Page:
Hi Stuart, as far as I’m aware the EWS1 form is for the whole building, so it shouldn’t need to be in the buyers name, but just the name of the building. Unless that has now changed too?

Susie Cambridge says:
9 February 2021

I own a flat in a 4 storey block with no cladding . I have been refused a new mortgage because there is no EWS1 form. The managing agents have said that one is not needed, and would cost £10,000 and take months. I have written to my MP who says that an agreement has been reached with relevant parties, but I still cannot get a new mortgage. February 2021

Danielle says:
10 February 2021

We are in a slightly different situation we have had our survey but have been waiting in limbo in actually receiving the report. one flat in our block has already had their sale fallen through due to this delay. we are in a difficult situation as our Management company technically request the form so we are unable to speak to the company who conducted the survey for updates. and our management company are very sporadic in chasing any updates on our behalf so we are just stuck in limbo waiting with no one to chase or no one to escalate our concerns to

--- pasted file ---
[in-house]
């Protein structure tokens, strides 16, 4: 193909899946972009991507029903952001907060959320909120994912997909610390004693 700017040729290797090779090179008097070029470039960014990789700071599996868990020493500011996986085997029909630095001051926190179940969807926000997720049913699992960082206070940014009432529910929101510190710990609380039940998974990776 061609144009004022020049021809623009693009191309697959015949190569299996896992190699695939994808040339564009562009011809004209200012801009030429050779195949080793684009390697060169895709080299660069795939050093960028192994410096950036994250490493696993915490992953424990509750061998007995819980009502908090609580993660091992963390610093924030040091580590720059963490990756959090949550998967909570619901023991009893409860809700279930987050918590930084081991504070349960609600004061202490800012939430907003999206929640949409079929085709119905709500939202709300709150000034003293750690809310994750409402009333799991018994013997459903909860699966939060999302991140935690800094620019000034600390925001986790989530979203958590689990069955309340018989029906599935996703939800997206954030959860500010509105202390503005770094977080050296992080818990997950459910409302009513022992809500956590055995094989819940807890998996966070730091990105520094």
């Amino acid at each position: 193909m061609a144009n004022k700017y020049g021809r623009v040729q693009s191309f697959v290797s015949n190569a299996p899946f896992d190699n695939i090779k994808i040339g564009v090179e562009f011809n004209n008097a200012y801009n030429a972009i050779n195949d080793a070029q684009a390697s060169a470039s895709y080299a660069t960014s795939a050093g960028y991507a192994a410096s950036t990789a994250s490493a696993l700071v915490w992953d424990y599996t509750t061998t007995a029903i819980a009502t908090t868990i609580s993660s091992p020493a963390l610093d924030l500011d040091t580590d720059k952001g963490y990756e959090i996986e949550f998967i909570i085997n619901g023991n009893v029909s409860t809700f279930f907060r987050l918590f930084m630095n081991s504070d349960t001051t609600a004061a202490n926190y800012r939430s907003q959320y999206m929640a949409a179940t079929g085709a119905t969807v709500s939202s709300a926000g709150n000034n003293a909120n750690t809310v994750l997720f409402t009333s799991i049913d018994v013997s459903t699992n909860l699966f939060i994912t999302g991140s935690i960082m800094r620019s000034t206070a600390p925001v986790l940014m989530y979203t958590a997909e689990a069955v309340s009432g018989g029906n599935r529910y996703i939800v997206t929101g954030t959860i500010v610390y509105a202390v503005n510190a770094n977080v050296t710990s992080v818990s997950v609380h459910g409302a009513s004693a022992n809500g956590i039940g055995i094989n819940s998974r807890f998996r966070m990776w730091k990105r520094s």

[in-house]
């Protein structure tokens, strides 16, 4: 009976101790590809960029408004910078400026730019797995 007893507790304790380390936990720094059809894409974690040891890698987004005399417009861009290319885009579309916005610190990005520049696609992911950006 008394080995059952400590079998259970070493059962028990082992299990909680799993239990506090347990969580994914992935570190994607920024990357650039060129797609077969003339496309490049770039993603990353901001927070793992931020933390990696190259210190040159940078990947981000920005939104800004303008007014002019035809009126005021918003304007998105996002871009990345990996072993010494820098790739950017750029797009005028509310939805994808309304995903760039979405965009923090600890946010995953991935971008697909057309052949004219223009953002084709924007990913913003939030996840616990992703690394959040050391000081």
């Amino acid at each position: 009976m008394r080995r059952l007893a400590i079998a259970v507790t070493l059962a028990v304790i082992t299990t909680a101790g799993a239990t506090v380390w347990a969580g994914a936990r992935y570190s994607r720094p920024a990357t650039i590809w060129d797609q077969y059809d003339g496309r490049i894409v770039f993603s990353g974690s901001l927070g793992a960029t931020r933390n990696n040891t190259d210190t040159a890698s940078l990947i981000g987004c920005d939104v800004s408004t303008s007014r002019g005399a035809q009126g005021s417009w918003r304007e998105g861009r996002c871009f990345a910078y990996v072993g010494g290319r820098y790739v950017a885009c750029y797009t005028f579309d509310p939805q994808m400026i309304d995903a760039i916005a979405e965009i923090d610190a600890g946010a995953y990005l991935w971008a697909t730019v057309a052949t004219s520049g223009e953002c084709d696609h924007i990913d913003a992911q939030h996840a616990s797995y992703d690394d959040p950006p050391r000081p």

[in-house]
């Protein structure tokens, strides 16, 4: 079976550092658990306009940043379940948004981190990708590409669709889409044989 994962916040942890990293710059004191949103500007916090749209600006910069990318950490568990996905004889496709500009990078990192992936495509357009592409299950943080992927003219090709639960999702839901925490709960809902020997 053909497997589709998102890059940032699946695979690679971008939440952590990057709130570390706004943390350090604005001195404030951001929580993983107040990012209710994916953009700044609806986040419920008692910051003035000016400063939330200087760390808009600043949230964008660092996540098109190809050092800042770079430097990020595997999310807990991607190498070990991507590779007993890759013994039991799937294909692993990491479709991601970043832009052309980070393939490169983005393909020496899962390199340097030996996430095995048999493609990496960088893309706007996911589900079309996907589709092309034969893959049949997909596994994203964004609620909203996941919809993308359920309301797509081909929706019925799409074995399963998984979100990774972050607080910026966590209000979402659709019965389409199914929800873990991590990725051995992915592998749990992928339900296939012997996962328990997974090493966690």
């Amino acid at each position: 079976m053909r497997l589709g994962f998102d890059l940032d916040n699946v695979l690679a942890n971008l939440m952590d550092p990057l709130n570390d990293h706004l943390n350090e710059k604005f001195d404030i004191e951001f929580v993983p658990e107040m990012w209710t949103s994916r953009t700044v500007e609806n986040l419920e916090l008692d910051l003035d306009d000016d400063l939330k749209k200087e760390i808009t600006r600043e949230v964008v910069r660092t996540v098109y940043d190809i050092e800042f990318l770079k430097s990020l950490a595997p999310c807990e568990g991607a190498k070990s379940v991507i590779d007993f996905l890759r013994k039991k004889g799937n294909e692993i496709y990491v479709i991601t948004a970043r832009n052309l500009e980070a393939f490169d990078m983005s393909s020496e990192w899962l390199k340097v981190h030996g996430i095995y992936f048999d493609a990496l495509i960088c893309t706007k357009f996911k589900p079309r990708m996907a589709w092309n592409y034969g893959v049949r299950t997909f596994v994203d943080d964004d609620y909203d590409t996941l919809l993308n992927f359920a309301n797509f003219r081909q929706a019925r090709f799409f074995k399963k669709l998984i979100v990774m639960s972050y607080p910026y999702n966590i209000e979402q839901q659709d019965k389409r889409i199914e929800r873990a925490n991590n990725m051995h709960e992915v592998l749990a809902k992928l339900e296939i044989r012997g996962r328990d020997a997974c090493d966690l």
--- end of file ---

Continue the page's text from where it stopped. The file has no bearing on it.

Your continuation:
We are in the process of selling our shared ownership flat. It is less than 18meters and brick but our buyers lender insisted on an EWS1 form. We are in the process of having this completed, but it has delayed the sale process so much that we will inevitably miss out on obtaining the stamp duty discount on the property we have lined up to buy. We started the process in November last year thinking that would be plenty of time. It is extremely frustrating.

Robert Harris says:
12 February 2021

I sold my leasehold flat in October and bought about a house about a week later. Our buyer’s mortgage company (Natwest) spent about 8 weeks asking the freeholder for the EWS1 form. They refused as they’re not legally required to provide this. A few days ago, our buyer has started applying to other banks. We’re not at risk of missing out also on the stamp duty discount (which will cost us £15k). It is even more frustrating as we’ve just paid £15k to our freeholder for works they have done to the building.

Cathy says:
14 February 2021

Just had remorgage refused by Godiva – despite there being no combustible cladding and the flats being less than 18m tall – so the management company does not have to provide EWS1 form. Now stuck with high remortgage rate with existing provider and probably can’t sell if we wanted to

Exactly the same situation as me!! I have found a broker who has identified a lender who may disregard the need for EWS1.. although even that is not guaranteed as once my remortgage application is submitted, if the surveyor identifies a need for this wretched form the whole thing starts again… This forum is a kind of Support Group… but we need action – I am at a complete loss!!!